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What About Plants In & Around My House?


Plants can be classified according to their degree of toxicity. The numbered paragraphs below describe various degrees. Below these paragraphs, there is a chart which lists a number of common plants. The numbers in parentheses next to each plant corresponds the the paragraph number. As you will note, some plants fall into more than one category.

1. Mild toxicity. If ingested in small amounts, these plants will probably not cause any toxic symptoms. Symptoms are usually limited to mild throat irritation, nausea, vomiting or diarrhea.

2. Irritants. These plants contain calcium oxalate crystals, which may cause an intense stinging or burning sensation if ingested or upon skin contact. These symptoms usually will resolve with time. Treatment consists of giving fluids to drink if ingested or thorough washing with skin contact. Large ingestions can result in swelling of the throat and mouth which can potentially result in problems breathing.

3. Dermatitis. Handling these plants (especially in sensitive individuals) can cause skin irritation and rash. The juice and sap of these plants are very irritating and can cause pain if allowed to penetrate cuts or wounds.

4. Major Toxicity. Ingestion of these plants can result in severe toxic reactions and injury to major organs like the heart, kidney, liver and nervous system. They can also result in other life threatening symptoms like seizures or hallucinations. Although these effects are usually seen with large ingestions of plant material, consuming small amounts should also be considered potentially dangerous.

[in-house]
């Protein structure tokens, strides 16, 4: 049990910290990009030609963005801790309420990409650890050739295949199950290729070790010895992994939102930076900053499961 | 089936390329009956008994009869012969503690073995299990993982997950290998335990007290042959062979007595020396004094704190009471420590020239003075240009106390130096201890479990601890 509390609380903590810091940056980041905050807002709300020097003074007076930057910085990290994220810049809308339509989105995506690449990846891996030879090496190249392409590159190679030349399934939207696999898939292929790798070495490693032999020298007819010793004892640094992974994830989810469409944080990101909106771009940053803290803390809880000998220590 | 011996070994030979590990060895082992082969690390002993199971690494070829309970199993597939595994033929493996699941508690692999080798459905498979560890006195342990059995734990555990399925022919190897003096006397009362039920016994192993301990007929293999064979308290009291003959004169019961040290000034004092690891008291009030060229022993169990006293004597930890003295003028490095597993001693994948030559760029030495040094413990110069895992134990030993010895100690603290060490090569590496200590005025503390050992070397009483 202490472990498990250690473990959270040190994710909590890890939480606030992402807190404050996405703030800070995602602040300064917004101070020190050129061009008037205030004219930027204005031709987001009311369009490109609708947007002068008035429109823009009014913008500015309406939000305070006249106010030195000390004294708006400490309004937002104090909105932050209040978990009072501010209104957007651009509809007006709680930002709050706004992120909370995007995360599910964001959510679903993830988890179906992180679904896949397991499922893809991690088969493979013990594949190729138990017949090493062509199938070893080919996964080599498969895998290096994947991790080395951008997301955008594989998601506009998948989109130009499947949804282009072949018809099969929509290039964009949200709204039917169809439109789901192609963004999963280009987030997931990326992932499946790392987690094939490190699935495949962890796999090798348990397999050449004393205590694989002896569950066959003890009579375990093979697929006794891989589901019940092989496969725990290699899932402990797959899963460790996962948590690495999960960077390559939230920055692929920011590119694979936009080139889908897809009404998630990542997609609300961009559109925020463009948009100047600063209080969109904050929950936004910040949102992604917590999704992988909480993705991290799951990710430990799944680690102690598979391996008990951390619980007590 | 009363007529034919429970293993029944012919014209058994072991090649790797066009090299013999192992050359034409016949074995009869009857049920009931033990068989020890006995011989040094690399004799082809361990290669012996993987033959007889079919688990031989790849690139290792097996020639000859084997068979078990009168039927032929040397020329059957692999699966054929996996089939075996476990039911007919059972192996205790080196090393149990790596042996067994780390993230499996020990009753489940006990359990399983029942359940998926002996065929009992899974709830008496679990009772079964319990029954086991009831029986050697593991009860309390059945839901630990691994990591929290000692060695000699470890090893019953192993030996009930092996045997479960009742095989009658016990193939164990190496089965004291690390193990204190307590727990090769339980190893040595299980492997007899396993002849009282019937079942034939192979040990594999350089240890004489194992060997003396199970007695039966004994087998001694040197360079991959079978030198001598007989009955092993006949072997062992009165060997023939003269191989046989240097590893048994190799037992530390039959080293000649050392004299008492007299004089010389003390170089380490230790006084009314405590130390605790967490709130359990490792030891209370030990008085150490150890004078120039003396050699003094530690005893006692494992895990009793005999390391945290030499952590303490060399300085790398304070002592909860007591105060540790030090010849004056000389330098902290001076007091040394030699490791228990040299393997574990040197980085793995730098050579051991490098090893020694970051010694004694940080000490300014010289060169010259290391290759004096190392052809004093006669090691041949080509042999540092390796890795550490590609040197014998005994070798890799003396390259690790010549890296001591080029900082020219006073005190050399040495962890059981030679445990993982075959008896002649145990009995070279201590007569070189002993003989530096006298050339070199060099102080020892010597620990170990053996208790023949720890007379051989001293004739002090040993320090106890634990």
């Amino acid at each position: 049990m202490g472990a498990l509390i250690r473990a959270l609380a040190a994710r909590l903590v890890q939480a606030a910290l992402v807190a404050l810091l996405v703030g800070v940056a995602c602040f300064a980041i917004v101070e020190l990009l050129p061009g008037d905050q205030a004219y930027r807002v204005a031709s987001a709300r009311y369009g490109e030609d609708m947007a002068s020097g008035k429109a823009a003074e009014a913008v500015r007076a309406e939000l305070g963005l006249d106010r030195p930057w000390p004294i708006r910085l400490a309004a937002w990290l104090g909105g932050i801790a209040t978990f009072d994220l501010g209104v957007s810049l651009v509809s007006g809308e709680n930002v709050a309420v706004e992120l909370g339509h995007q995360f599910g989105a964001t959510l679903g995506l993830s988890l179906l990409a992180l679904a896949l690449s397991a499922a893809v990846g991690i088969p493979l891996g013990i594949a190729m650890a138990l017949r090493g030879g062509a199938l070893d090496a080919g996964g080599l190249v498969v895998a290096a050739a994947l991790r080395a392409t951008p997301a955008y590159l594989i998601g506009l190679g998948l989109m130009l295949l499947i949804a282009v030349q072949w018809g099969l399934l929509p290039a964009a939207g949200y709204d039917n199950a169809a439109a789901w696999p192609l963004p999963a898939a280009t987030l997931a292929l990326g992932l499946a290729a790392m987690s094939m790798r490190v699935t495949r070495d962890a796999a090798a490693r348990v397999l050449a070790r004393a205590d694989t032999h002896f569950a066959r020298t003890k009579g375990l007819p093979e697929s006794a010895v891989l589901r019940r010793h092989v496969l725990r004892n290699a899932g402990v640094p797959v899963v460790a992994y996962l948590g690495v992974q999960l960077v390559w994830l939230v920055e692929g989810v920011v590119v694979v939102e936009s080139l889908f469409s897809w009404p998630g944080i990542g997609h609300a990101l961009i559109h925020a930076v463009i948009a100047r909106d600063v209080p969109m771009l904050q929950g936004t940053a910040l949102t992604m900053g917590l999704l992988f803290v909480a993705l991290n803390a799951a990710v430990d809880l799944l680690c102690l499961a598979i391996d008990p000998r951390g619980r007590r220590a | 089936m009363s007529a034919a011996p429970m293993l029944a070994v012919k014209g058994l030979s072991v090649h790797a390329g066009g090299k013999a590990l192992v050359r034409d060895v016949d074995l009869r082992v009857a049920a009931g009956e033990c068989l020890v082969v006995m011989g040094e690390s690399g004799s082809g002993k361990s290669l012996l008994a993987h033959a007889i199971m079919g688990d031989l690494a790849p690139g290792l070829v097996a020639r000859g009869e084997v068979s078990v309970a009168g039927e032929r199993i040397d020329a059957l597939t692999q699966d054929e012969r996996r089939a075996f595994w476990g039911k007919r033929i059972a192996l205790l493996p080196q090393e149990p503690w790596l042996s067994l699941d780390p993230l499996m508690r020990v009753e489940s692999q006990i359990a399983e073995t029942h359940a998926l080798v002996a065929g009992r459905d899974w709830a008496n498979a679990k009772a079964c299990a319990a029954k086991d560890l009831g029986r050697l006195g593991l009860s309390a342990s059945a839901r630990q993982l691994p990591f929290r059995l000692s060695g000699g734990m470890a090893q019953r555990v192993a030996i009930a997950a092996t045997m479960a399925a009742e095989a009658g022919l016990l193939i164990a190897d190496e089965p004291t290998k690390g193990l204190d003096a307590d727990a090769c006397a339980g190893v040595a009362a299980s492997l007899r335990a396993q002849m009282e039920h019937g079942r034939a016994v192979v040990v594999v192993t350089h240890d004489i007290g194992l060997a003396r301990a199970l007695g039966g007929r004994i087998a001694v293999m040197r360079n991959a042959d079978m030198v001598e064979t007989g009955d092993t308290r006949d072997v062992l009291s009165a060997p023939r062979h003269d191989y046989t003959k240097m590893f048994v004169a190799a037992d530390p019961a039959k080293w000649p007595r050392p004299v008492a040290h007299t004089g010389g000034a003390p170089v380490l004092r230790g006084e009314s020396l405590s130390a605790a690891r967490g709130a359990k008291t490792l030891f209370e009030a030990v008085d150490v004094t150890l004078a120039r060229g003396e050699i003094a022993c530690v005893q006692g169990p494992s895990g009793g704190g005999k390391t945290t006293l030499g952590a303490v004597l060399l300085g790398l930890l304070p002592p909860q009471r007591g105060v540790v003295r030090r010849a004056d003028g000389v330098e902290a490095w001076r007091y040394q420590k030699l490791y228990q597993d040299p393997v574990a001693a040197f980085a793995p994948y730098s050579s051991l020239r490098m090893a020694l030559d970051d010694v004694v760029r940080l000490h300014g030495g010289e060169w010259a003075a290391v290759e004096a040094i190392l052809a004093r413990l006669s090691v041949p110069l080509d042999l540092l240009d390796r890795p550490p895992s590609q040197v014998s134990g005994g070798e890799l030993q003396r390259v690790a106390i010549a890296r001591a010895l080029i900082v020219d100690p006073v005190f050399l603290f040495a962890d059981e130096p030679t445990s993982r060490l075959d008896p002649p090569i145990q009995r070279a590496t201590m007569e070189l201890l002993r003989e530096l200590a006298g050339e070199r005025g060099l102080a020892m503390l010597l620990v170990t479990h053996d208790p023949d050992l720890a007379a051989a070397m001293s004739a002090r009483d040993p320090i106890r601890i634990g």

5. Possibly Toxic. Information on the toxicity of these plants is limited or not well documented. Ingestion of small amounts of plant material is not considered to be a high risk for toxicity.

6. Toxic to Animals. These plants known to be toxic to animals.

For further information on any of the plants listed below, contact the poison information center. If you cannot identify a particular plant, take it to the nearest nursery for assistance in identification.

Wild Plants

Black Snakeroot (4,6)
Bloodroot (4)
Bouncing Bet (4,6)
Dutchman's Breeches (3,6)
Elderberry (4,6)
Florida Arrowroot (4,6)
Golden Calla (2,6)
Iris (1,3,6)

Jack-in-the-Pulpit (2,3,6)
Lady Slipper Orchid (3)
Mayapple (3,4,6)
Mushrooms (wild) (4,6)
Poison Sumac (1,3)
Poison Hemlock (4,6)
Poison Ivy (1,3)
Poison Oak (1,3)

Pokeberry (1)
Queen Anne's Lace (1,3)
Periwinkle (4,6)
Spurge (1,3,6)
Star of Bethlehem (1,3,6)
Water Lettuce (2,6)
Water Hemlock (4,6)
Wisteria (4,6)

Garden Plants

Amaryllis (3,4,6)
Caladium (2,6)
Daffodil (3,4,6)
Deadly Nightshade (4,6)
Four O’clock (1,3,6)

Hyacinth (3,4,6)
Hydrangea (4,6)
Jonquil (4,6)
Lily-of-the-Valley (4,6)
Rose (3)
Madagascar Periwinkle (4,6)

Milk Bush (4,6)
Morning Glory (4)
Potato (leaves, green skins) (1,3,6)
Rhubarb (stems, leaves) (2,3,6)

Landscape Plants

Carolina Jasmine (3,4,6)
Century Plant (2,3,6)
English Ivy (3,4,6)

Jessamine (3)
Fig (3)
Flowering Dogwood (3)

Jimpson Weed (4,6)
Purple Queen (3)
Yellow Alamanda (1,3,6)

Trees and Shrubs

Angel's Trumpet (4,6)
Azalea (4,6)
Bougainvillea (3)
Boxwood (3,4)
Cherry Laurel (4,6)
Chinaberry (4,6)

Eucalyptus (1,6)
Ground Hemlock (4,6)
Holly (4)
Jerusalem Cherry (1)
Juniper (3,4,6)
Yew (4,6)
Ligustrum (1,6)

Live Oak (3,4,6)
Mastwood (1,6)
Oleander (4,6)
Rhododendron (4,6)
Rubber Vine (4,6)
Tung Oil Tree (3,4,6)

House Plants

Cyclamen (4,6)
Dumb Cane (2,6)
Elephant's Ear (2,6)
Hunter's-Robe (2,6)

Ivy (1,3,6)
Mistletoe (5)
Peace Lily (2,6)
Poinsettia (1)
Schefflera (2,6)

Split Leaf Philodendron (2,6)
Umbrella Plant (1,6)
Wandering Jew (3)
Weeping Fig (3)

General Guidelines


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